Restorative justice offers a conflict-resolution method that emphasizes repairing harm done to members of the community rather than concentrating on blame and punishment. The parties involved in the incident collaborate to create a resolution that fulfills their needs, discourages future misconduct, and restores the community’s trust in the responsible party. Trained facilitators guide the process.
Benefits of the Restorative Justice Process
- Invites voluntary involvement
- Empowers participants
- Encourages collaborative decision-making
- Supports community values
- Remains confidential
As a result of participating in the restorative justice process, a student should be able to:
- Demonstrate effective communication skills.
- Explain the impact personal actions can have on others.
- Create positive connections to the campus community.
- Describe the restorative justice process.
Restorative Justice Participants
The parties involved in a restorative justice circule will vary depending on the situation. However most circles involve the following individuals and/or their proxy:
- Two trained facilitators: our facilitators are OCS staff members and/or trained members of the Stanford community who serve as ongoing restorative justice program volunteers.
- Responsible parties
- Harmed parties
- Community members
- Supporting parties: both the responsible and the harmed parties have the option of bringing a support person to the circle. Support persons may participate as much or as little as desired in the circule.
Initiating the Restorative Justice Process
Stanford community members can request a restorative justice circle by contacting the Office of Community Standards. It is not necessary to file an allegation that a policy violation may have occurred. Restorative justice serves to repair interpersonal disputes or incidents that involve a harmful impact on the greater community. If all parties are willing to work together towards a resolution, restorative justice can be an effective way to reach a facilitated agreement.
Some concerns that are initially reported to the Office of Community Standards as possible Fundamental Standard violations may be referred to restorative justice circles for resolution. A referral to restorative justice may occur if
- The Office of Community Standards determines that restorative justice is appropriate based on the nature of the allegation; and
- The responding student has taken responsibility for the action that caused the harm; and
- The reporting party agrees to participate in the process.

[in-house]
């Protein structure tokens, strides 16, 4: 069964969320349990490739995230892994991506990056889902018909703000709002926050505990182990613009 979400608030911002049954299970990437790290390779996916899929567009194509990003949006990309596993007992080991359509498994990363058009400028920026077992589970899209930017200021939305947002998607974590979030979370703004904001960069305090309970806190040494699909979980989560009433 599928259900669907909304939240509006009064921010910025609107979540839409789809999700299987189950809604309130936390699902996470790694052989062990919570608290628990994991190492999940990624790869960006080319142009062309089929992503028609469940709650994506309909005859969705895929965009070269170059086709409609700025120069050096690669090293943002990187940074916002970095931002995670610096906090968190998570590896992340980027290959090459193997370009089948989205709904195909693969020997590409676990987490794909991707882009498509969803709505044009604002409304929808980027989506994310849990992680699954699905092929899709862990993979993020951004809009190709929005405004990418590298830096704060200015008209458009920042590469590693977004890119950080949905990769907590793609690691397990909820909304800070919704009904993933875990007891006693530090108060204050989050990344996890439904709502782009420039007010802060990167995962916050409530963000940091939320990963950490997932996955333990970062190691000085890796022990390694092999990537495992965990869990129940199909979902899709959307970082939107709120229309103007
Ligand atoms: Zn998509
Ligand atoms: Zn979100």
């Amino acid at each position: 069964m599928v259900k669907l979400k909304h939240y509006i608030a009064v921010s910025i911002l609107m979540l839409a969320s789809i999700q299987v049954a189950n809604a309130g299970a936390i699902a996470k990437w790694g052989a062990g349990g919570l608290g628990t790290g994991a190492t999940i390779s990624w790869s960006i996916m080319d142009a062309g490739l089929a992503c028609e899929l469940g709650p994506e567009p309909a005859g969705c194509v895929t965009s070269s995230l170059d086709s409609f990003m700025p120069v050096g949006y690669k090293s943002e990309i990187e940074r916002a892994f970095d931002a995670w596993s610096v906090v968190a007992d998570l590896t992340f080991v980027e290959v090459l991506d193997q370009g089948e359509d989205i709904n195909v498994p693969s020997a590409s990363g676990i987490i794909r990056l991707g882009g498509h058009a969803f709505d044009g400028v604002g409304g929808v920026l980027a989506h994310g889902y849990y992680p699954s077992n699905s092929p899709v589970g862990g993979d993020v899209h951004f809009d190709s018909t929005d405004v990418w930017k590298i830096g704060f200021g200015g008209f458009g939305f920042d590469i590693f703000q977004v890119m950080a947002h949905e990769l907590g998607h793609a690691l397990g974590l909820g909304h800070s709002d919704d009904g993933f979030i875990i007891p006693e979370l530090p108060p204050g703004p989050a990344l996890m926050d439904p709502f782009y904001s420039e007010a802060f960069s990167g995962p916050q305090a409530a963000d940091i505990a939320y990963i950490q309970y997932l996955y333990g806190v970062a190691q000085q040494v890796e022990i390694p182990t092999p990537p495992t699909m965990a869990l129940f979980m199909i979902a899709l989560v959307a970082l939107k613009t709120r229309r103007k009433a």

Implementing the Restorative Justice Process
There are three elements in the restorative justice process: a pre-circle consultation, the restorative justice circle and implementation of any resolution.
1. A facilitator meets with the participants separately prior to the actual restorative justice circle. During this meeting, participants acquire information about the process, address any apprehensions, determine if they want to invite a support person to join the circle, and provide information to the facilitator.
2. The restorative justice circle is a structured conversation with defined stages:
- Each person tells their story, describing the event and its impact on them, to foster a comprehensive understanding of the incident.
- Participants, assisted by the facilitators, determine what harms occurred. Harms generally can be classified as physical/material, emotional/spiritual, or relational/communal. One incident can often produce multiple types of harm.
- The group determines possible ways to repair those harms.
- The participants agree upon the specific actions to be taken to repair the harms. The outcome of any restorative justice circle is unique to that group but some commonly used resolutions are restitution, apologies, community service, increased campus involvement, or educational activities such as research papers or public presentations.
3. After the restorative justice circle is concluded, participants take responsibility for completing the agreed upon actions. The Office of Community Standards monitors the agreement.
Learn More About Restorative Justice
- Restorative Justice at Colleges and Universities, David Karp
- Howard Zehr’s Restorative Justice Blog Eastern Mennonite University
- “With ‘Restorative Justice’, Colleges Strive to Educate Student Offenders”, Chronicle of Higher Education